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MP Elections: Why Digvijaya Singh's Home Turf Raghogarh is Invincible for BJP!

Since 1977, Singh's family has held the Raghogarh seat. But this time, Jyotiraditya Scindia and Amit Shah are pushing hard by fielding a former Congress leader, Hirendra Singh, in the poll fray.
Since 1977, Singh's family has held the Raghogarh seat. But this time, Jyotiraditya Scindia and Amit Shah are pushing hard by fielding a former Congress leader, Hirendra Singh, in the poll fray.

BhopalRaja saab and Baba saab are household names in Raghogarh - once a princely state of Madhya Pradesh and the home turf of former Chief Minister Digvijaya Singh. Both the names enjoy immense goodwill and respect among the voters. They refer Raja Saab to Digvijaya Singh and Baba Saab to the former cabinet minister and his son Jaivardhan Singh.

It's because of their deep benevolence with the residents of the Raghogarh Assembly seat of Guna district the victory of two-term MLA Jaivardhan Singh from his family seat is a foregone conclusion although the polling is on November 17, and results will be declared on December 3. Jaivardhan Singh won his debut Assembly election in 2013 with 58,204 votes and in 2018 with 46,697 -- a drop of 11,507 votes.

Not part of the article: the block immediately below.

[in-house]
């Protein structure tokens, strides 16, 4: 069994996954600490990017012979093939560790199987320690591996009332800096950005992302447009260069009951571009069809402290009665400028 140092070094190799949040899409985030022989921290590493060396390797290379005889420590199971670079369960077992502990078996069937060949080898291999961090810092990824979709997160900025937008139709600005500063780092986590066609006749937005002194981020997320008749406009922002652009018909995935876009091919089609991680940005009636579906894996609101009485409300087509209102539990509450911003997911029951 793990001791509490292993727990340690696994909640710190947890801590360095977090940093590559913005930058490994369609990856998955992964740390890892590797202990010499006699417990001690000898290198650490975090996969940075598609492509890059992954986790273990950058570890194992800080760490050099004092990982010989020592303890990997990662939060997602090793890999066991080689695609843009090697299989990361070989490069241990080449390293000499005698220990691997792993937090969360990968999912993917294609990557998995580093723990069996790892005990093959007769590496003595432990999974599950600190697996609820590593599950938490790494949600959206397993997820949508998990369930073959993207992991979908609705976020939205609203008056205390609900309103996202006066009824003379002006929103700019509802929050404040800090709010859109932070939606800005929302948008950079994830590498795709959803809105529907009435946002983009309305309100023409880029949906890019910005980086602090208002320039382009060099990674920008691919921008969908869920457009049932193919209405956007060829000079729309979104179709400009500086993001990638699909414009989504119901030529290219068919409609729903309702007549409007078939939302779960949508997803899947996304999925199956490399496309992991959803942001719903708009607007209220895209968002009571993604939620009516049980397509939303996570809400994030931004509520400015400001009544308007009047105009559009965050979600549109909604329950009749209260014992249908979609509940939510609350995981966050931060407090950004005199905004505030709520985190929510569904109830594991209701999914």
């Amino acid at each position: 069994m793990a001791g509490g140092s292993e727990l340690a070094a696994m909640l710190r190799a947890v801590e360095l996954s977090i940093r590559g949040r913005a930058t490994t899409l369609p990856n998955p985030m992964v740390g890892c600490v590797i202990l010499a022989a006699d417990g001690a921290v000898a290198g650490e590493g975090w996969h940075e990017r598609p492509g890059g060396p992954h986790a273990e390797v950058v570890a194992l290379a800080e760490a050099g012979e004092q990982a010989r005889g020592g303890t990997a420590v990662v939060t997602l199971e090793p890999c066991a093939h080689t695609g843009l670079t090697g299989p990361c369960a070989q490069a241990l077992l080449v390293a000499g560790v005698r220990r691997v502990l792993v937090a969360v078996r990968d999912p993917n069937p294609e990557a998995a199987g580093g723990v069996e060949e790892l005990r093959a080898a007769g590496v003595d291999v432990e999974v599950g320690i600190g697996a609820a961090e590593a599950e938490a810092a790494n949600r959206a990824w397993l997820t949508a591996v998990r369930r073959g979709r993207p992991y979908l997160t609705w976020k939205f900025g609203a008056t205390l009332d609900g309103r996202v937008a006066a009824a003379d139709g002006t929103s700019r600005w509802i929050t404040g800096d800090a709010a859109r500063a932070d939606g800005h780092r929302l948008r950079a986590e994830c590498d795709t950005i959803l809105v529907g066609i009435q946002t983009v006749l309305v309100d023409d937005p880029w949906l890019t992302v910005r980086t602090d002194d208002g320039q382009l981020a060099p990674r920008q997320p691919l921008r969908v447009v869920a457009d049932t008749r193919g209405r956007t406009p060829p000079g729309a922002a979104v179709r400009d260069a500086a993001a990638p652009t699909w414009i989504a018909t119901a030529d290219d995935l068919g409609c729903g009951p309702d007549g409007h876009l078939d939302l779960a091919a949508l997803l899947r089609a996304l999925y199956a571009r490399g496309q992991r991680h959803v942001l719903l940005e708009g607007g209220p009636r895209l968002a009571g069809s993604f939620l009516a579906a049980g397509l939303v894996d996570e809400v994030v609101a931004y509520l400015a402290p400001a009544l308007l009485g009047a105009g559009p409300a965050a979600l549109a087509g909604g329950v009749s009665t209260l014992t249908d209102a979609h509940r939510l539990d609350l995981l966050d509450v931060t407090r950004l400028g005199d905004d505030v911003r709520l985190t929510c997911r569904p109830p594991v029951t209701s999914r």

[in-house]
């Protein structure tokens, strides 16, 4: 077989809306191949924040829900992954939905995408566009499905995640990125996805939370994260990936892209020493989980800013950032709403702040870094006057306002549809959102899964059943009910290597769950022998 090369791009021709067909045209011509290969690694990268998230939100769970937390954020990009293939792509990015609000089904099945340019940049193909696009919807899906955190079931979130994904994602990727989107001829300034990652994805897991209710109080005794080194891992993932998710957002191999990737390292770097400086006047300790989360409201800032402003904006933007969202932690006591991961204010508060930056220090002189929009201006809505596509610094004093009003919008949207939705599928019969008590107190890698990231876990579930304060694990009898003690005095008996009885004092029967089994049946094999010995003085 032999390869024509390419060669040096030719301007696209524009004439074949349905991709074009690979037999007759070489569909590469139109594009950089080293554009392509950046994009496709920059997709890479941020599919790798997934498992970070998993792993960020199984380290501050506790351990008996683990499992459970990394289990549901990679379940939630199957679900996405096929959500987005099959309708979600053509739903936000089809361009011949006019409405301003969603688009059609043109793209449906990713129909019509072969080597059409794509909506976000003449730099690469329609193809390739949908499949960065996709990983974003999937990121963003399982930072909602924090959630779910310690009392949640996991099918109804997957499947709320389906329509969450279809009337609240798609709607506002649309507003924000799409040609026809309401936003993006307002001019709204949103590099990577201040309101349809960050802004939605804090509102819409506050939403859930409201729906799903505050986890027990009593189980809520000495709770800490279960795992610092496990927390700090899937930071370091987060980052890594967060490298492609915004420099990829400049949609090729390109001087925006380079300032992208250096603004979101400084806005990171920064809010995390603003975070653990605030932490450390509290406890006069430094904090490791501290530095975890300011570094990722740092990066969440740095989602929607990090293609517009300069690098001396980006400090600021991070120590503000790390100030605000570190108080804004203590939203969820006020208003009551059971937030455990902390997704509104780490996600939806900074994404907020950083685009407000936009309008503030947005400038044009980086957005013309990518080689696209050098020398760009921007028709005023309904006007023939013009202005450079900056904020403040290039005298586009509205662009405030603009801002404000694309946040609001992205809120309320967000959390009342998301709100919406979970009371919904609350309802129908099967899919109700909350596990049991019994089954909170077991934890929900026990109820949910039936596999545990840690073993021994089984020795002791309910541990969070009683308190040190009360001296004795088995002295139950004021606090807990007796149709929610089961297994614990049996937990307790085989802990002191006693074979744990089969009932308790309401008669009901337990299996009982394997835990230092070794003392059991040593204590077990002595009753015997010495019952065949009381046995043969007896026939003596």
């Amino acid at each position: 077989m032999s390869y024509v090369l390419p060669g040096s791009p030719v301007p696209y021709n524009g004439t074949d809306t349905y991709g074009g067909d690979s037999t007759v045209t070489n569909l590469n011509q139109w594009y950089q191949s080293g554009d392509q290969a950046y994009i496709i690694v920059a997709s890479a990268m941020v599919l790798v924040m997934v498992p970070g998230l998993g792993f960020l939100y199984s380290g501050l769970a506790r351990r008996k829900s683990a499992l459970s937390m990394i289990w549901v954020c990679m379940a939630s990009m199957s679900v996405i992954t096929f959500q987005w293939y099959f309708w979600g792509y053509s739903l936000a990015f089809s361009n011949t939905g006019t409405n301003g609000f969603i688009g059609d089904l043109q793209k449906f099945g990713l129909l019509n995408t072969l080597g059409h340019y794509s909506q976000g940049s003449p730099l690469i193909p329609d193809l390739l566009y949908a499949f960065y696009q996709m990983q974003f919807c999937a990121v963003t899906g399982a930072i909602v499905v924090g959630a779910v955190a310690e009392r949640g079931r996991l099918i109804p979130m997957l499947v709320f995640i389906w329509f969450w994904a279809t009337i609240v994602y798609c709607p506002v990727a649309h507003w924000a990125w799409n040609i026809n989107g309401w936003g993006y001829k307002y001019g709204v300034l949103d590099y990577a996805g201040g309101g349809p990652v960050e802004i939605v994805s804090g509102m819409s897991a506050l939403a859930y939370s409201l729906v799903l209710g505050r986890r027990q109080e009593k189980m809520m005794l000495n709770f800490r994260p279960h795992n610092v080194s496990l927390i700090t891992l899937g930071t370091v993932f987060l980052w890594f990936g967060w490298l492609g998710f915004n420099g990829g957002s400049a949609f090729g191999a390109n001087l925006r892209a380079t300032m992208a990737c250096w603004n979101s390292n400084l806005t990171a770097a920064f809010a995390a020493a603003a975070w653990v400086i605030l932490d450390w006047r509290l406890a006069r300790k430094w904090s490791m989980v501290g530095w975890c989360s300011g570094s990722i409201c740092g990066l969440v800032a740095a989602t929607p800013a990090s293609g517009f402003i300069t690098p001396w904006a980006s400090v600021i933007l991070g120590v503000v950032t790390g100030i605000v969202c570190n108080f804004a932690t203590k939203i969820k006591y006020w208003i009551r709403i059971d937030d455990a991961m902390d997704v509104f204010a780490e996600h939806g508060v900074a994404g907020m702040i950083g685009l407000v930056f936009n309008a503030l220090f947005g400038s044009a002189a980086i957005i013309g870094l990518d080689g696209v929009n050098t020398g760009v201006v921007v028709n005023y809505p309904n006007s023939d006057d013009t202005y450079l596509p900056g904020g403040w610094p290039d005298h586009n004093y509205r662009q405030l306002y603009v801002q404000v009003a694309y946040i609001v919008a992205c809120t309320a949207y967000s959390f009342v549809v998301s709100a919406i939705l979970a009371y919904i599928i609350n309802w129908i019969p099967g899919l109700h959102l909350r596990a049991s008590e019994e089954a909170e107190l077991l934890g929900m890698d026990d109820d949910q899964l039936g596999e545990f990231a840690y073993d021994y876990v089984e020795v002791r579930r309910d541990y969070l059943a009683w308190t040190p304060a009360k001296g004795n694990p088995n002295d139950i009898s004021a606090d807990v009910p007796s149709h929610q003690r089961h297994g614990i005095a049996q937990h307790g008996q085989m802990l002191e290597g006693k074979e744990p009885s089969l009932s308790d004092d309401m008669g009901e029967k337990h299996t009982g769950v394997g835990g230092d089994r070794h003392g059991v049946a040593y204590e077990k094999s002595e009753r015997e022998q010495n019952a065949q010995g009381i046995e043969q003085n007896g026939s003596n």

A remotely located constituency with 2.36 lakh votes, Raghogarh shares its borders with Rajasthan; the family has ruled the seat since 1977, elected Digvijaya Singh, his brother Laxman Singh, his cousin, late Mool Singh, and his son Jaivardhan Singh for the past two polls to the state Assembly.

The old-timers say Digvijaya Singh nursed his constituency well and created a durable bond with the voters. "No one returns without help in times of dire need, irrespective of their ideology or the background," says Gulab Singh Meena, a resident of Fazalpur village located on Guna-Bhopal Road of the constituency where Jaivardhan went to campaign on November 12. "Almost every known villager has direct access to the family," he said.